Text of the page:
For some reason, we've developed a culture of consistently comparing girls against girls based on appearance. Just look at Fashion Police and fashion magazines with their segments on "Who wore it better?" Does Fashion Police still exist? I don't know, because I stopped watching when it simply became a façade for bullying. That's a whole different blog though.
My mom used to do it to me all the time. She'd compare me to other girls--not maliciously, but it was always things like "look at her nice long legs, too bad you didn't get those genes." It sounds horrible, because it is horrible. But that's probably how my mom was raised, whether it was her mom that did that, or other people and the society she grew up in, who warped her brain to thinking like that. It's not like she ever said to my brother, "look how nice and smooth his hair is, too bad you didn't get the nice hair genes." I always think to myself though, if I ever have a daughter, I never want to speak to her like that. I never want my daughter growing up thinking she is inadequate and should match herself up to other people who are completely different than her.
Recently, I posted a photo that was meant to be funny and inspiring. I bought a beautiful, sexy, chic, red one-piece bathing suit from "For Love & Lemons" and it had sold out twice before I knew I had to just buy it and stop drooling over it. I carefullly checked the sizing chart to be as sure as possible that it would fit, because you never know with online shopping. And there were no reviews yet to help me out.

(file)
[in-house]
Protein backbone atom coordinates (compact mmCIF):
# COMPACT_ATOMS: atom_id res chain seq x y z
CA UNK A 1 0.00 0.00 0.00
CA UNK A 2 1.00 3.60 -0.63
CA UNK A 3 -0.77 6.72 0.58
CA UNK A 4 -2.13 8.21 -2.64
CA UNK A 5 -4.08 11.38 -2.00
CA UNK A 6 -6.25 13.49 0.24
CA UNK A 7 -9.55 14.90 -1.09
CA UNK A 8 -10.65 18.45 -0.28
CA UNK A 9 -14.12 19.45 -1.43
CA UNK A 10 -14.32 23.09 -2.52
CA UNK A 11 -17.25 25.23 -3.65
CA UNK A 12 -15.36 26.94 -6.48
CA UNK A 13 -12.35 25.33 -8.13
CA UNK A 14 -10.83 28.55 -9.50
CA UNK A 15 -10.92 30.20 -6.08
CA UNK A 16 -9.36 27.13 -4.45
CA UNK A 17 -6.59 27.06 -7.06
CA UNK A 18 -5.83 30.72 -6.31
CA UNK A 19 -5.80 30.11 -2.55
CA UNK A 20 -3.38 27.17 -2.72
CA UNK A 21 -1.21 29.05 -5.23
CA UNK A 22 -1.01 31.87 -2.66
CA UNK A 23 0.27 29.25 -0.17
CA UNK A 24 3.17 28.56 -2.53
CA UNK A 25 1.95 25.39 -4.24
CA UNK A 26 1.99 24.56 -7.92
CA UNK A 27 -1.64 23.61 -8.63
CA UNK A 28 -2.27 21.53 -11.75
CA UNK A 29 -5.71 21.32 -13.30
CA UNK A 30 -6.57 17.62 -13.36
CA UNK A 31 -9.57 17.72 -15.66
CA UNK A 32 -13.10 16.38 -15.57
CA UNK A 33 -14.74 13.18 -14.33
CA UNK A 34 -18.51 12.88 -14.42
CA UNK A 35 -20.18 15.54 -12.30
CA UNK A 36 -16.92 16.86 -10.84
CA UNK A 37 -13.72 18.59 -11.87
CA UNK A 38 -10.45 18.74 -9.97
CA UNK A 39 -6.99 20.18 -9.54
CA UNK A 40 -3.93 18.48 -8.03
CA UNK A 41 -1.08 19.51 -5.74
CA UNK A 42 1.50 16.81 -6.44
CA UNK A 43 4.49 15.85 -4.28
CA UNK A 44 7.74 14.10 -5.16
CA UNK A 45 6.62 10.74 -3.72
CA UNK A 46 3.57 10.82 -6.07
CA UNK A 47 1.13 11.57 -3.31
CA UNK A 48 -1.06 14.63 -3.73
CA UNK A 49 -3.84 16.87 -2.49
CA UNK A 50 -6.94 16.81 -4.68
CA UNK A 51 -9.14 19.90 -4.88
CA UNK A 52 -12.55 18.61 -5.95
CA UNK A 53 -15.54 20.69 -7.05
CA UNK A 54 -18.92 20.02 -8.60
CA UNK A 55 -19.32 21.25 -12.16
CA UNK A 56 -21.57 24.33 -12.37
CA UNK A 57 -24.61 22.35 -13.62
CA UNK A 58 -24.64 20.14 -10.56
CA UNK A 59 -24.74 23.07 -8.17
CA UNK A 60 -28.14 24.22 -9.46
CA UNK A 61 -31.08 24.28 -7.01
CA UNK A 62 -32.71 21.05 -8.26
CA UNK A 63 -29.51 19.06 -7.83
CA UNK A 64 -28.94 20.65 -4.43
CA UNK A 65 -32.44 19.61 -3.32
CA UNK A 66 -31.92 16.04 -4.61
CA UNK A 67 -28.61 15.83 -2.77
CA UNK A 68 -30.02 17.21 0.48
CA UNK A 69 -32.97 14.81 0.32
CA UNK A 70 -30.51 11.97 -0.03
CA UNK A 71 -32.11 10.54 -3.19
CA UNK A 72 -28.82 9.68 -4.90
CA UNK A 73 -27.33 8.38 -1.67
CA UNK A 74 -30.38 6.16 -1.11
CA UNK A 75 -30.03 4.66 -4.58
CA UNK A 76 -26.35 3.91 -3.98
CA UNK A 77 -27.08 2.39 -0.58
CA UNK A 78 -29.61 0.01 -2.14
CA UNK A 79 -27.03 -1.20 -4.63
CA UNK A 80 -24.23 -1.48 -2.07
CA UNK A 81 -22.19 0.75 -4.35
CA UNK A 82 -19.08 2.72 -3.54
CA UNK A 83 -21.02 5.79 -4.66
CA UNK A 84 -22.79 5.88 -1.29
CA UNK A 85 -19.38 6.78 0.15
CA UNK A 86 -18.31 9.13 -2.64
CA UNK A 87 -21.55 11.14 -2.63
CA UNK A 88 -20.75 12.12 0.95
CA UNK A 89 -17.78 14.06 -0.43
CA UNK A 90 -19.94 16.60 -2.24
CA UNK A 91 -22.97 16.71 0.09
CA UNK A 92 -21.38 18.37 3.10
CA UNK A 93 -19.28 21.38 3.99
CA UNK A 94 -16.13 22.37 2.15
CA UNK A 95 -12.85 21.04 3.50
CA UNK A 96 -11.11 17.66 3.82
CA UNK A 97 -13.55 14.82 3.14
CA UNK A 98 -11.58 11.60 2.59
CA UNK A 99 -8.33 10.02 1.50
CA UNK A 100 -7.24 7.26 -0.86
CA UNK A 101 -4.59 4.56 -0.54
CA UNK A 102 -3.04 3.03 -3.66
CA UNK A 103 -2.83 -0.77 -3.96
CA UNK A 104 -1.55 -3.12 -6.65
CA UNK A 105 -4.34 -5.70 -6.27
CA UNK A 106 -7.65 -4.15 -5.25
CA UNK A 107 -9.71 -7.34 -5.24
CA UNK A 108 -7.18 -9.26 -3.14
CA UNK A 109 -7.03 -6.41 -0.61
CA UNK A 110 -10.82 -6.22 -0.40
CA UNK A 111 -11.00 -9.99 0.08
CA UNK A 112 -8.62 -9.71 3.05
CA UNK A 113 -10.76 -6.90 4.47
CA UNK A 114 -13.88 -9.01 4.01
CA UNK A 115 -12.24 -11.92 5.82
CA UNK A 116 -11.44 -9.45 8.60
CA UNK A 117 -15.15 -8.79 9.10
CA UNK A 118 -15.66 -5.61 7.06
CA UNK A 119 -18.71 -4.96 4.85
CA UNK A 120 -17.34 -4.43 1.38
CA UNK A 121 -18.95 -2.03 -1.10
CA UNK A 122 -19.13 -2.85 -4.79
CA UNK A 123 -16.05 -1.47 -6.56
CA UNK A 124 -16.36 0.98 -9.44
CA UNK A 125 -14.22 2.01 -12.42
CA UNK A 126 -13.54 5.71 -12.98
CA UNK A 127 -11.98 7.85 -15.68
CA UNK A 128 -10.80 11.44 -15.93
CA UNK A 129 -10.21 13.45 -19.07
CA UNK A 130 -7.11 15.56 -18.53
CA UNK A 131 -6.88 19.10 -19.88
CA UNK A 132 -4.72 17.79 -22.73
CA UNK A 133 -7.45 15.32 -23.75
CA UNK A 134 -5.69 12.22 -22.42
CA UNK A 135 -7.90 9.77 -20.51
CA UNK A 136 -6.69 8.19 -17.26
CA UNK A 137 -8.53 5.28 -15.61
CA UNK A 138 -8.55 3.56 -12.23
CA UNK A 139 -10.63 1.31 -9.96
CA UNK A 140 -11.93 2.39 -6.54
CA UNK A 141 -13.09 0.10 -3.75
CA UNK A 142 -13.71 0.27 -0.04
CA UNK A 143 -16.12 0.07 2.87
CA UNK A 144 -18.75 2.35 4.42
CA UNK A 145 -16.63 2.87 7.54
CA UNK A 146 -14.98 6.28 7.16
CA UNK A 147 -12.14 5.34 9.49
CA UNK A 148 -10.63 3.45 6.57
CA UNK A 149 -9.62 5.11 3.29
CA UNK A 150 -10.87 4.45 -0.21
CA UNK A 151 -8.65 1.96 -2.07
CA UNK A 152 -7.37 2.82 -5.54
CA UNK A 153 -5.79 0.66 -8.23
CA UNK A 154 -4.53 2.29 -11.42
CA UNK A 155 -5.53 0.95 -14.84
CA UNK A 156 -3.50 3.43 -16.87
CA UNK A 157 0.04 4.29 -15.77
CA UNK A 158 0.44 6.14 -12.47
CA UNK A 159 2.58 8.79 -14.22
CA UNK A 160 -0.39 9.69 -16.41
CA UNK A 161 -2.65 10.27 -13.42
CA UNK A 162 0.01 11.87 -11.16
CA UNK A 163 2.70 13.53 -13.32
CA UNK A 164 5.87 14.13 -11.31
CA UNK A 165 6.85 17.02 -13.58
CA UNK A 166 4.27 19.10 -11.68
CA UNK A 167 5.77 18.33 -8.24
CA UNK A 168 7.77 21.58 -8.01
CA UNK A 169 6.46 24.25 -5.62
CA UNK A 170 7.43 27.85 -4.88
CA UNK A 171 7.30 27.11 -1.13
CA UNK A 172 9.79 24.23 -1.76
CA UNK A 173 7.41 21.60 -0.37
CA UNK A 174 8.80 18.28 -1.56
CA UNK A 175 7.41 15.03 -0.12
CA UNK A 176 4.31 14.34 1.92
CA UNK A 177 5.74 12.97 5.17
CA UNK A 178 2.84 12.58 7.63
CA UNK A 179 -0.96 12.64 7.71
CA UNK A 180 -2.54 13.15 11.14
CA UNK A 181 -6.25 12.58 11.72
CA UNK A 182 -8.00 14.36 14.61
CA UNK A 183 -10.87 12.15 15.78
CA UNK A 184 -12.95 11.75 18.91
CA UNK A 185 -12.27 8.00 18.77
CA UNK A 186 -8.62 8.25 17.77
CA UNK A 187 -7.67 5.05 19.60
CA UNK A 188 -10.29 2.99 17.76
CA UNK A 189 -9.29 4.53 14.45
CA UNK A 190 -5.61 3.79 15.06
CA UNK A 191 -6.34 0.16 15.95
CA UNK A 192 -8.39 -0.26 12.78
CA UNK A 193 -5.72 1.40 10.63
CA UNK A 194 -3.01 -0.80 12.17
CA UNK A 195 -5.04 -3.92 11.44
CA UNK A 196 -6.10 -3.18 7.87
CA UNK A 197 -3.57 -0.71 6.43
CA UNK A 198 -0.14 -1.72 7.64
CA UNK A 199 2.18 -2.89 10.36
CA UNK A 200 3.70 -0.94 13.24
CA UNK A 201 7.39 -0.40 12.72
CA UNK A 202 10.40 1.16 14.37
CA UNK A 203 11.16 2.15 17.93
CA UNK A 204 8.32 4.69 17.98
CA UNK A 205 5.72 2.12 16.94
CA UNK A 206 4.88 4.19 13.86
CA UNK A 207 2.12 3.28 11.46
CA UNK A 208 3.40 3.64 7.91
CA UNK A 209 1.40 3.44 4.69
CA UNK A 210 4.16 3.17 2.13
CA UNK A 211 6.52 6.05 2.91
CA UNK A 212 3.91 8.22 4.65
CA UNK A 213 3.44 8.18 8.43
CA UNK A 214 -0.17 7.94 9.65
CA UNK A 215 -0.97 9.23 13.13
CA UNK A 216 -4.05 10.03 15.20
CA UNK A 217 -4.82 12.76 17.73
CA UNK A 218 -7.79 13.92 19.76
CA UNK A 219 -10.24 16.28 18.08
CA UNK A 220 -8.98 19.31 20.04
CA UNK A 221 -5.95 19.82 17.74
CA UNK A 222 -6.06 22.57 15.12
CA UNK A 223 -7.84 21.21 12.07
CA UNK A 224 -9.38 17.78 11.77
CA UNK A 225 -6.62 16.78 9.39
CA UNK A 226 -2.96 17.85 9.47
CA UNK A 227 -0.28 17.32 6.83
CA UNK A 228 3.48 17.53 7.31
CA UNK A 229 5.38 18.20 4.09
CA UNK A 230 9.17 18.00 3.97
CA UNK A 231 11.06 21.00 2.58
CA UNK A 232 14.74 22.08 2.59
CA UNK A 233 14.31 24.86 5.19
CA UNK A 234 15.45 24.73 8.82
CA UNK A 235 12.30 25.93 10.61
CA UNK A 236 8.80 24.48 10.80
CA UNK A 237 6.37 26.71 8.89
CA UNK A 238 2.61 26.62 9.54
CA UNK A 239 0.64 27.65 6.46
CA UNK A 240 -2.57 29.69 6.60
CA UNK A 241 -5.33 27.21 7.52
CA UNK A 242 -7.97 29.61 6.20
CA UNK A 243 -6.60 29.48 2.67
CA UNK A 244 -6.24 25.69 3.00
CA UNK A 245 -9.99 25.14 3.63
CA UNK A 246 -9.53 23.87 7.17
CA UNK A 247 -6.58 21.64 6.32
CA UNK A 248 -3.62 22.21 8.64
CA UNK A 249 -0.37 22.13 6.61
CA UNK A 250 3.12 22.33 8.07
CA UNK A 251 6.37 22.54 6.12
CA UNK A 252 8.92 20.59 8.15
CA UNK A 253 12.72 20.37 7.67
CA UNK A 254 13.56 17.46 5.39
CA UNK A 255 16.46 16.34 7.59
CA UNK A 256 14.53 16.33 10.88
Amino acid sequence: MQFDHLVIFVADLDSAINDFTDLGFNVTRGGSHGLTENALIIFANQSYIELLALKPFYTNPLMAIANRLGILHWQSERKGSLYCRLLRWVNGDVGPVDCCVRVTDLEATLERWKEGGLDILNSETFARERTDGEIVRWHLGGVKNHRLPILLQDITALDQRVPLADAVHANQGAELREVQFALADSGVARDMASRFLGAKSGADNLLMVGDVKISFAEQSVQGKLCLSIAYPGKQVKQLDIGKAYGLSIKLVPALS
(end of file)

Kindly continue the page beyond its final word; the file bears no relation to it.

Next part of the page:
When it arrived I wa so excited, I tore apart the plastic wrap and slipped it on, clumsily figuring out how to tie it. Then I ran to my full length mirror and started laughing. It fit me like a wedgy--literally. I turned to my husband and told him that in future, I'll need to remember that my butt is twice the size of the model's. It's a good thing to note, because I see some swimsuits online and think, that one will look like a diaper on me...when in reality it would likely actually fit just right!
I took a photo and sent it to a few of my close girlfriends, along with the one on the website so they could see how it was supposed to fit and how it fit me. I couldn't decide if I should size up or keep it and flaunt it. If I size up, there's a chance it won't fit well in other places--a common issue with buying clothes for a small waist and big bum. Besides, I thought, thong suits seem to be more and more a regular thing, and I was planning on taking this to Europe with me where they bare their bosoms on the beach, so what's wrong with baring my bum on the beach? Besides, I've been really coming into my body and truly loving and embracing every curve, I was kind of feeling the whole wedgy look. Plus, if you think about it...tanner butt! So, I decided to keep it and couldn't wait to wear it on the beach.
As one does these days, I contemplated sticking this on Instagram and writing a positive, inspiring post. I was really scared to put my butt on the worldwide social media monster--not so much for fear of haters, but for fear of sickos. Let's face it, there are a lot of sickos out there so it's best for all of us to be smart on social media.